Business Strategic Plan
Strategic planning is a process which looks at your present and future organization and environment and considers three key questions:
Today, most managers are so busy focusing on fighting "brush fires" they do not realize that they have
missed business opportunities. Strategic planing forces management's attention away from daily tasks and refocuses
it on the longer term issues and opportunities.
- Where are we today?
- Where do we want to be? When will we get to what we want to be?
- How do we get from where we are now to where we want to be?
An organization's strategic plan is not a document developed by one visionary. Rather, it is a comprehensive set of documents
that reflect the thoughts and beliefs of the senior management team which has representation from every part of the organization.
This "planning team" is responsible for answering the three main strategic planning questions.
The following definitions will help us all:
In our strategic planning framework we are using the following definitions:
Reason for being; purpose.
On-going behavioral target related to the mission.
Measurable step supporting a goal. Achieving an objective consumes resources.
The approach chosen to achieve an objective; the set of activities or projects designed to achieve the objective.
An activity or project that supports a strategy.
A discrete, measurable step that is part of a tactic.
Where are we today?
The first deliverable of the planning team will be four lists. One addressing each of the following areas:
- Internal Strengths - what are the characteristics of the organization which place it at a significant competitive advantage e.g. research department, lowest cost producer of product.
- Internal Weaknesses - what are the characteristics of your orgnanization which place it at a significant disadvantage e.g. high employee turn over, aging senior management, aging equipment.
- External Opportunities - what opportunities factors which you might choose to pursue e.g. outsource non critical business functions, horizontal diversification , form strategic alliance.
- External Threats - factors that threaten your firm with harm. e.g. sales to 1 large client accounts for 70% of sales, patent expiring, new competitor entering market place, low cost foreign produced goods entering market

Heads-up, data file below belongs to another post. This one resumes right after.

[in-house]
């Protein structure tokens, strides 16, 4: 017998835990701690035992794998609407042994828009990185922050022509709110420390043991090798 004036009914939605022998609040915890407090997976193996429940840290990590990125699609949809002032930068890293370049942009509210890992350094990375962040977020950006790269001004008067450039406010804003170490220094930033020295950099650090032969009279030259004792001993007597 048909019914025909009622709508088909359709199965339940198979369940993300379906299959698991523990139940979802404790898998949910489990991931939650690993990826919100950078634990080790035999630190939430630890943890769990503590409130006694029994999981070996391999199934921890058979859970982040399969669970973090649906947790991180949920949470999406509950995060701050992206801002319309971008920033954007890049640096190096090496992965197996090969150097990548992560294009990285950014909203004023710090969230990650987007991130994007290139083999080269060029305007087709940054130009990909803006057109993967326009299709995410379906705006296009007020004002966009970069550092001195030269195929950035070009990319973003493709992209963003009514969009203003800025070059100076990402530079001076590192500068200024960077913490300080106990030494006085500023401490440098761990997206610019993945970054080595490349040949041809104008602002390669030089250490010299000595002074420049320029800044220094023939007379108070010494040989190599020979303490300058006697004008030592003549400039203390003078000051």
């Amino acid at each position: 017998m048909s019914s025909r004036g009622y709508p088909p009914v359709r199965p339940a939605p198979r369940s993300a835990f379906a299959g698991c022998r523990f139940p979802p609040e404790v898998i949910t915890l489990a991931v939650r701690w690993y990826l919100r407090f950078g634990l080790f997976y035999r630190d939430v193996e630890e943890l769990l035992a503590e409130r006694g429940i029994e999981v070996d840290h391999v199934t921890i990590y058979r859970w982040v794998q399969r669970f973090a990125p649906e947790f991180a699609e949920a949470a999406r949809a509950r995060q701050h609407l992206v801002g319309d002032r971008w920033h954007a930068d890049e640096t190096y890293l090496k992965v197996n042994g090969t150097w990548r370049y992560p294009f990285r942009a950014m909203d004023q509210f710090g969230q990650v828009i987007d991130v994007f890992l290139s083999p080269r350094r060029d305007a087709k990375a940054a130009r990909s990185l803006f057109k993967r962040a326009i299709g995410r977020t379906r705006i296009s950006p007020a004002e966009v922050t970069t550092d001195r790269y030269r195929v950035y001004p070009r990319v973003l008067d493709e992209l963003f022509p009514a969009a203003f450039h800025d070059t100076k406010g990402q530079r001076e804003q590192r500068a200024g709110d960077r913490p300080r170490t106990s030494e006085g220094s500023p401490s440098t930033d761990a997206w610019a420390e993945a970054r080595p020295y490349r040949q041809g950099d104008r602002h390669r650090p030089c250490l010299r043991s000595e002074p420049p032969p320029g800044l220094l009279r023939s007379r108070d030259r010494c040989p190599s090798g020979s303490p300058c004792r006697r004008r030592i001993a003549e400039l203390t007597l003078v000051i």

Where do we want to be and when?
The question, "Where do we want to be? When will we get to what we want to be?" leads to the development of your organizatoin's mission statement,
goals and objectives.
The mission statement is a broad statement of the purpose of the organization. It provides overall direction to the organization by
establishing the scope of the organization's activities. A mission statement should be no longer than two sentences.
The mission statement provides the framework of "playing field" and justification for the organization's goals and objectives.
Goals are high level statements that provide overall context for what the organization is trying to achieve.
Objectives relate to a specific goal (you can have several objectives supporting each goal). Objective statements
should be Specific, Measurable, Attainable/Achievable, Realistic and Time-bound (SMART). For example: a financial
objective might set an annual minimum level of net profit or return on investment. A marketing objective might call for
an annual specific sales level, sales growth rate, or market share. An operating objective might measure improvement in
productivity or efficiency year over year.
How do we get from here to there?
Knowing "where we are today?" and "Where do we want to be? When will we get to what we want to be?," the planning team
now assembles a set of strategies to address "how do we get from here to there?". For each objective identified, a strategy or road map
must be developed which demonstrates how the organization will evolve from the status quo to the target situation. These strategies must
factor in the strengths, weaknesses, threats, and opportunities as they will play a key role in meeting the objectives.